A legendary Australian war veteran has died suddenly at the age of 101 – with his family paying tribute to a ‘kind-hearted’ man dedicated to remembering his fellow Anzacs.
Henry ‘Corky’ Caldwell, an army mechanic during World War II in the Middle East, suffered a fatal brain haemorrhage at his daughter Glenda Chappel’s home on Friday.
He died peacefully while holding an ice cream, his family told Daily Mail Australia.
His eldest daughter Suzanne Lofts said her father had not missed an Anzac Day parade in 76 years – including during the height of the Covid-19 pandemic, when he famously organised his own ceremony.
Ms Lofts said though her father was a firm pacifist.
Henry ‘Corky’ Caldwell suddenly died on Friday from a brain hemorrhage while eating an ice cream. Mr Caldwell did not miss a single Anzac Day ceremony in 76 years but became a pacifist after seeing gruesome sights on the front lines when he was repairing tanks and ambulances. He lived to the age of 101
Mr Caldwell, an army mechanic during WWII, was also am amateur photographer and he smuggled his pocket camera with him to the front lines in the Middle East theatre in 1941
Henry ‘Corky’ Caldwell (centre) is pictured with his daughters Glenda Chappel and Suzanne Lofts. He died watching footy and eating an ice cream at home with Glenda
‘He absolutely loved celebrating Anzac day, to him it was the most important day of the year,’ Ms Lofts said.
Mr Caldwell was driven through his hometown of Grafton in a WWII jeep and laid a wreath at the cenotaph as part of his own Covid-safe ceremony in 2020.
‘His thoughts on war were never have a war, basically, live a nice life with your neighbours,’ Ms Lofts said.
Mr Caldwell was an army mechanic and told his daughter he had to literally remove human remains from tanks before sending them back out into combat
‘Last year I heard him say that when he was an engineer in the second world war he used to have to clean bits and pieces of people out of the tanks before they returned them to the field.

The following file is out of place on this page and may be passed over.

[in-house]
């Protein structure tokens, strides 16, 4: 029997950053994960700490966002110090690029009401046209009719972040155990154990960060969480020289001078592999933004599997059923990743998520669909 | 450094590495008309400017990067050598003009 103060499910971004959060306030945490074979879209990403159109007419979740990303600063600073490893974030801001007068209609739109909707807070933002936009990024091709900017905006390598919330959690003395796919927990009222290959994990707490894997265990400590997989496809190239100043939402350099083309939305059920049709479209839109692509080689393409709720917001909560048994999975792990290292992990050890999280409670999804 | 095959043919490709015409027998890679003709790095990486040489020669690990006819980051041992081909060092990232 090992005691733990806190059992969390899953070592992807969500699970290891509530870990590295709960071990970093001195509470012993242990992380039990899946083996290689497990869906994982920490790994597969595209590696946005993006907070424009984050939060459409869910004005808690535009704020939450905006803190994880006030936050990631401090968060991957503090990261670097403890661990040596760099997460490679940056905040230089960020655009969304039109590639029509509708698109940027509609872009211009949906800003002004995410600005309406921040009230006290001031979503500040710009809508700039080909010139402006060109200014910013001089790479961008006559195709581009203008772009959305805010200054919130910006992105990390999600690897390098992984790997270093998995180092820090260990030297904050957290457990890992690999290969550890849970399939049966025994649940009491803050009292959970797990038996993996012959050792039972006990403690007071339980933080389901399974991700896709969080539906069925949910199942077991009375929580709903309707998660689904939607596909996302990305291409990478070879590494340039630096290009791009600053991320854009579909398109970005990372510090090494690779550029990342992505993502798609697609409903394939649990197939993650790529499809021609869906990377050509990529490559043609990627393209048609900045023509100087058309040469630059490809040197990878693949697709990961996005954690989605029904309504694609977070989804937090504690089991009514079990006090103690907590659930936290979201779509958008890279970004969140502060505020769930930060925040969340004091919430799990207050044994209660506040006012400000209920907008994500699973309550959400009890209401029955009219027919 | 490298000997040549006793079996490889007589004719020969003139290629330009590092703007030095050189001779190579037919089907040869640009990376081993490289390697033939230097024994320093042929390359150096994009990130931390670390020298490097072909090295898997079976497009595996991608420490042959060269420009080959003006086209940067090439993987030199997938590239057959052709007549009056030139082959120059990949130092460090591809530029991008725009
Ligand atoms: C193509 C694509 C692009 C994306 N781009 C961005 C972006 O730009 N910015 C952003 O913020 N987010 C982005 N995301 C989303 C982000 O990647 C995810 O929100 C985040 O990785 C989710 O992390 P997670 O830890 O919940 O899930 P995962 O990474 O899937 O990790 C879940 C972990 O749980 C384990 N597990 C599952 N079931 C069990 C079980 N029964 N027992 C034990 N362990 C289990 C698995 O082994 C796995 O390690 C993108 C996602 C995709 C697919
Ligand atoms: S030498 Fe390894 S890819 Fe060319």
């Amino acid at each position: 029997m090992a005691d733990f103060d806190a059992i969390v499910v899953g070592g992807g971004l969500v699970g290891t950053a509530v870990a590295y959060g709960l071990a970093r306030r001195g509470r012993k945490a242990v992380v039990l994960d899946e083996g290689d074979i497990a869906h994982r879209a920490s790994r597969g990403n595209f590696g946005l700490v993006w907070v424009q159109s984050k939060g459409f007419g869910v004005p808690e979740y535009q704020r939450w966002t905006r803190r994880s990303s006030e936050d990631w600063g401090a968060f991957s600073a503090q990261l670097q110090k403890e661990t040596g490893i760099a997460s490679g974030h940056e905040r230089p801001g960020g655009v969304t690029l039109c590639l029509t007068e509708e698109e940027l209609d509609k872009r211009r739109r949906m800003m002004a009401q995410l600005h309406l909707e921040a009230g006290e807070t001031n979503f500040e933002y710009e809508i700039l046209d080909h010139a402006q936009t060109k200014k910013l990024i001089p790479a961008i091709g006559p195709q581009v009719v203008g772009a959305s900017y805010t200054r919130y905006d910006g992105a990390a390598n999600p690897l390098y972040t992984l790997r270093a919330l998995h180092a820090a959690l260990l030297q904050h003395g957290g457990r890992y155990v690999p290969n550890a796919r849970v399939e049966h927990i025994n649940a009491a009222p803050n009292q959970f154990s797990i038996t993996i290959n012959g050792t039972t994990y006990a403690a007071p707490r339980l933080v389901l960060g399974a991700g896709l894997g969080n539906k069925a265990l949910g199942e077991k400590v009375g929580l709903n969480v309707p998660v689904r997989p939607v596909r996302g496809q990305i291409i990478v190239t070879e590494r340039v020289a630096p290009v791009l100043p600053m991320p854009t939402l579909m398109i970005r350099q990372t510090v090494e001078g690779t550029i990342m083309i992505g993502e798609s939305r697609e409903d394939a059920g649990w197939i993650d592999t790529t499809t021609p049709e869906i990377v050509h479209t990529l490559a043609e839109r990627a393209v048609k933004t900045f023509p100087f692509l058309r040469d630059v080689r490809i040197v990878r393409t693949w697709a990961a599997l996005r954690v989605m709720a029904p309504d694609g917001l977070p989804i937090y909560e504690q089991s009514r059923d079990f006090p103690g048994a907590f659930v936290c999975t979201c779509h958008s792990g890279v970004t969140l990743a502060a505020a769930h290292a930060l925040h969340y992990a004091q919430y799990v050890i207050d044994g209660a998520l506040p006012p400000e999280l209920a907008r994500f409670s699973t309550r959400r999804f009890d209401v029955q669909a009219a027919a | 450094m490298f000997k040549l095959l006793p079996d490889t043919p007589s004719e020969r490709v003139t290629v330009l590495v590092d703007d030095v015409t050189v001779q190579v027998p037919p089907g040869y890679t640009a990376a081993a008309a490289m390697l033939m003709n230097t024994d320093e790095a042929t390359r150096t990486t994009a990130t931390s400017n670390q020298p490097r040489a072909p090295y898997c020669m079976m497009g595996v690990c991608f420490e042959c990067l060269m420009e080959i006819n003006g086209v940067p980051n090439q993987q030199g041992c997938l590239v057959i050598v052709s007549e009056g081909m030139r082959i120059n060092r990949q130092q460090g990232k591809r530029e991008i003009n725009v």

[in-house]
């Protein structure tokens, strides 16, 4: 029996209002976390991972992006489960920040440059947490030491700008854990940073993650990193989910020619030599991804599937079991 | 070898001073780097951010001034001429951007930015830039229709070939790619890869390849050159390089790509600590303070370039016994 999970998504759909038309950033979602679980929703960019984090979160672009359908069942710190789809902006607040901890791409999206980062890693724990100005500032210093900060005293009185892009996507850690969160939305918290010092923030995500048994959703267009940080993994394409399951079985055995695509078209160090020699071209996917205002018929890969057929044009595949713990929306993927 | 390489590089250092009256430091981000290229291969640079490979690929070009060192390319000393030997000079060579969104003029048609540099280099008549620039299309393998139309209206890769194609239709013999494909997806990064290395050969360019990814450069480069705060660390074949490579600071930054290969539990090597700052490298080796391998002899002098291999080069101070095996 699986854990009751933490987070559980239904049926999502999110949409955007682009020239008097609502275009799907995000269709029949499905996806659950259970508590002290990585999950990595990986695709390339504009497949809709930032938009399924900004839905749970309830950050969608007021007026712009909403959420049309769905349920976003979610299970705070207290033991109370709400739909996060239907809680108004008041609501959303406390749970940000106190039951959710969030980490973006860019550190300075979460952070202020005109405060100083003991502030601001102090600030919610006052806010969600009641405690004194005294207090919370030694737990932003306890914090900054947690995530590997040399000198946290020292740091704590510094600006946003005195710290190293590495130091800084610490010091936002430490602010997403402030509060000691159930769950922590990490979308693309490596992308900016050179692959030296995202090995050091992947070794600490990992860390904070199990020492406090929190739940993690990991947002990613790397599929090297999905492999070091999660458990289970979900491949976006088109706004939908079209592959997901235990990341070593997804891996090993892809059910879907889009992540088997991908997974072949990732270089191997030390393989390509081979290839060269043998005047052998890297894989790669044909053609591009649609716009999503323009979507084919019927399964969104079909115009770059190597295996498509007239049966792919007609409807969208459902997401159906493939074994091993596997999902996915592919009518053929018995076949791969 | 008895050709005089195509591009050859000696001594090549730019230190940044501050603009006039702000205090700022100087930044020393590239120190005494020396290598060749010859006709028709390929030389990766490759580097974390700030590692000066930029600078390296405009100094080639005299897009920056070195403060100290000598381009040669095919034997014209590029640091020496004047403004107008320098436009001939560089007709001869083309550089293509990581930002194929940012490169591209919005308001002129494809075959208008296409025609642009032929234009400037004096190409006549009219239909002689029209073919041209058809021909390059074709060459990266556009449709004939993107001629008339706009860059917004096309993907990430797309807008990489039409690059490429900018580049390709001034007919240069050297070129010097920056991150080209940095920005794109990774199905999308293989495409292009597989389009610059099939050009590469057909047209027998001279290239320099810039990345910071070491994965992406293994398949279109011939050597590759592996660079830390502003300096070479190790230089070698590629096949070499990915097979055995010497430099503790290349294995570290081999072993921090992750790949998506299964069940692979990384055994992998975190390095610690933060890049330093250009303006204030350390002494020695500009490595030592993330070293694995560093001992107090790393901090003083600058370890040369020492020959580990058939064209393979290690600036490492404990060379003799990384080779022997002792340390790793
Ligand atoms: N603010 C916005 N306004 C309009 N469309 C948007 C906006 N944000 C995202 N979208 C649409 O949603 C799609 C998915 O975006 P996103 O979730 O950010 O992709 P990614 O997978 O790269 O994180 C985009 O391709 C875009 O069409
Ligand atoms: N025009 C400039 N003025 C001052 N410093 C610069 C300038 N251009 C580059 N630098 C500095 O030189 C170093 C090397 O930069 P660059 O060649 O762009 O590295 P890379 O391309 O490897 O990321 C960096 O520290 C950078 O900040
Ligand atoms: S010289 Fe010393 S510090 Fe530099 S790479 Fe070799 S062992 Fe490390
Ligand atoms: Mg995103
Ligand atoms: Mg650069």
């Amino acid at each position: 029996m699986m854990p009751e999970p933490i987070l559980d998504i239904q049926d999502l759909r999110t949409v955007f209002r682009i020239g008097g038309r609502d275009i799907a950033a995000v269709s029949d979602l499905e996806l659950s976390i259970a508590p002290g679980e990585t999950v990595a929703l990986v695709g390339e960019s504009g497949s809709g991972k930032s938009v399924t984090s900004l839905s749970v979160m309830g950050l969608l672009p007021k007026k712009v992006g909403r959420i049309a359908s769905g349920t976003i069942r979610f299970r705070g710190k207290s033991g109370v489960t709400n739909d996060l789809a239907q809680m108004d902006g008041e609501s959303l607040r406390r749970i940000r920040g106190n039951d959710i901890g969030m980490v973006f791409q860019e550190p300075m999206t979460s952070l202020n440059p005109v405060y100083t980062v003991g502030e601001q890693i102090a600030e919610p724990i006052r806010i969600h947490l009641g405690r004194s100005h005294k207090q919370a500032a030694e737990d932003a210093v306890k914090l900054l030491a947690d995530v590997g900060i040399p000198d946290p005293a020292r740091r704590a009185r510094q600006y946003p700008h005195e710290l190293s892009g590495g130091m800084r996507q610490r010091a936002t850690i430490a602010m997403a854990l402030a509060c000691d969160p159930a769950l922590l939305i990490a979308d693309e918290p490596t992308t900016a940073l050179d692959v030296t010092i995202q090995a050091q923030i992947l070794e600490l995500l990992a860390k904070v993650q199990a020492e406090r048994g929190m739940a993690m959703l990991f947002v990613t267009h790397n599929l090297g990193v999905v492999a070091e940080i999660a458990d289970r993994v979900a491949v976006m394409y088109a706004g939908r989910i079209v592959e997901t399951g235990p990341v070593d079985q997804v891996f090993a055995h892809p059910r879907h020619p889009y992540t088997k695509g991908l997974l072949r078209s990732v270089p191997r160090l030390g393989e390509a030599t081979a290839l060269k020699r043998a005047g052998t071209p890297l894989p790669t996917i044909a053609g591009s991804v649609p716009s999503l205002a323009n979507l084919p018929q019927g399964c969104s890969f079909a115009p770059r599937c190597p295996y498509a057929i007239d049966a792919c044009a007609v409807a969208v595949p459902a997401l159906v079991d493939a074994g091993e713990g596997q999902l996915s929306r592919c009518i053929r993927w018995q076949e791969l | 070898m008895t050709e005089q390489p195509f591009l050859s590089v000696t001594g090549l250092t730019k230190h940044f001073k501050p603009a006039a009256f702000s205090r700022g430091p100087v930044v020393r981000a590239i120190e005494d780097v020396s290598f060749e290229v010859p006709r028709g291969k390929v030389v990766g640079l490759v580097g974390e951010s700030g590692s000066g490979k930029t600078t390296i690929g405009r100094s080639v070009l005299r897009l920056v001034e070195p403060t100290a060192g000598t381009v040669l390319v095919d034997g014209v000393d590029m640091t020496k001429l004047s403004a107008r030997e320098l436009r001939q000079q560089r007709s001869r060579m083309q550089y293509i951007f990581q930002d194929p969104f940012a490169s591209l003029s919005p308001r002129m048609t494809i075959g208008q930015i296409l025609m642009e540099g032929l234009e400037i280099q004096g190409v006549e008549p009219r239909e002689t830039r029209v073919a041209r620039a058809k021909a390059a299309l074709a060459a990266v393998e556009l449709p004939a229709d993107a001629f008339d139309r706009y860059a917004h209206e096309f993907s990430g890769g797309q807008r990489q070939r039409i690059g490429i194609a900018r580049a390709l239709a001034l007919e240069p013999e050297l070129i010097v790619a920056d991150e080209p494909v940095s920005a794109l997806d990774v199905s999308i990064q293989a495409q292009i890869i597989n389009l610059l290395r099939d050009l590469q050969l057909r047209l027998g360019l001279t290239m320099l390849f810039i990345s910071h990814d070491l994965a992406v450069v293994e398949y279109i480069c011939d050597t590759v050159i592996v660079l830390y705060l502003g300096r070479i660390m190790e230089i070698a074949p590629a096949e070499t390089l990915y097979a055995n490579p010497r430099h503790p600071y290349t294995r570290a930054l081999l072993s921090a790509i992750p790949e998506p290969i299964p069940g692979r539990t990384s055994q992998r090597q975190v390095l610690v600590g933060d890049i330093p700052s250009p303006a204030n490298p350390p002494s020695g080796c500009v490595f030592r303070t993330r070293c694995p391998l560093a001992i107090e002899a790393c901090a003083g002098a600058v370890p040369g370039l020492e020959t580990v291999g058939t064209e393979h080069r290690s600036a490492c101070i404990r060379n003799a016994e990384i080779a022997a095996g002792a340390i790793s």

‘That was a shock to hear him say that, he’d never spoken about it before.’
Mr Caldwell enlisted in the military in 1941 at the age of 21.
His wartime job included repairing ambulances, tanks and jeeps at various fronts in the Middle East Theatre during World War II, including in Egypt.
As a keen amateur photographer, he smuggled a pocket camera in his belongings – taking photos of pyramids, desert tribes and ancient tombs along the way.
Ms Lofts said although her father was 101, his death was a huge shock.
Anzac Day was the most important day of the year to Henry ‘Corky’ Caldwell and he wouldn’t let Covid ruin it for him. In 2020 Mr Caldwell was driven through his hometown of Grafton in a WWII jeep and laid a wreath at the cenotaph as part of his own Covid-safe ceremony
‘He was sitting up enjoying his ice cream after dinner, watching the football with my sister and he dropped his ice cream and that was it,’ his daughter Suzanne Lofts said.
‘I’m pretty devastated because his health was so good and it was totally unexpected. He’d just been given a clean bill of health, heart, lungs everything.
‘I think he was aiming to go on to at least 105 because that’s when his pacemaker battery needed to be changed.’
Mr Caldwell enlisted in 1941 and took his pocket camera with him, taking photos of ancient tombs, pyramids, the day-to-day of his work as a mechanic and his mates
His wife Gloria died in 2020, aged 95, after a battle with dementia.
Ms Lofts said her father ‘was a bit of a devil’, and once threw her out of a boat while fishing over water for ‘safety’.
‘I used to go out fishing with him in the boat and my fondest memory is when he threw me out of the boat because he said it was dangerous to be in the boat when it came up the ramp,’ she said.
‘He said “get out”, I said “no”, he said “get out”, I said “no” so he chucked me out. I thought it was funny that it was dangerous to bring boat up on the ramp with me in it, but it was safer in the water where sharks could get me.’
Henry ‘Corky’ Caldwell enlisted in 1941 and after three years experiencing the horrors of war on the front lines as an army mechanic he returned to his hometown of Grafton
His loved ones said Mr Caldwell was straight talking, honest and also committed to volunteering
Mr Caldwell received an Order of Australia for community service, doing 50 years of volunteering after erturning from the war, and also earned Queens Medal for service to the fire brigade
‘But he was a very kind man, he’d drop anything to come and help us.’
His loved ones said Mr Caldwell was also straight talking, honest and also committed to volunteering.
In 1956 he was asked to run the Olympic torch through Grafton.
He received an Order of Australia for community service and a Queens Medal for service to the fire brigade.
‘He was really, really proud of his volunteering achievements, he volunteered for 50 years, for the town fire brigade and the rural fire service,’ she said.
He was also a life member of the Grafton Show Society and the local kennel club.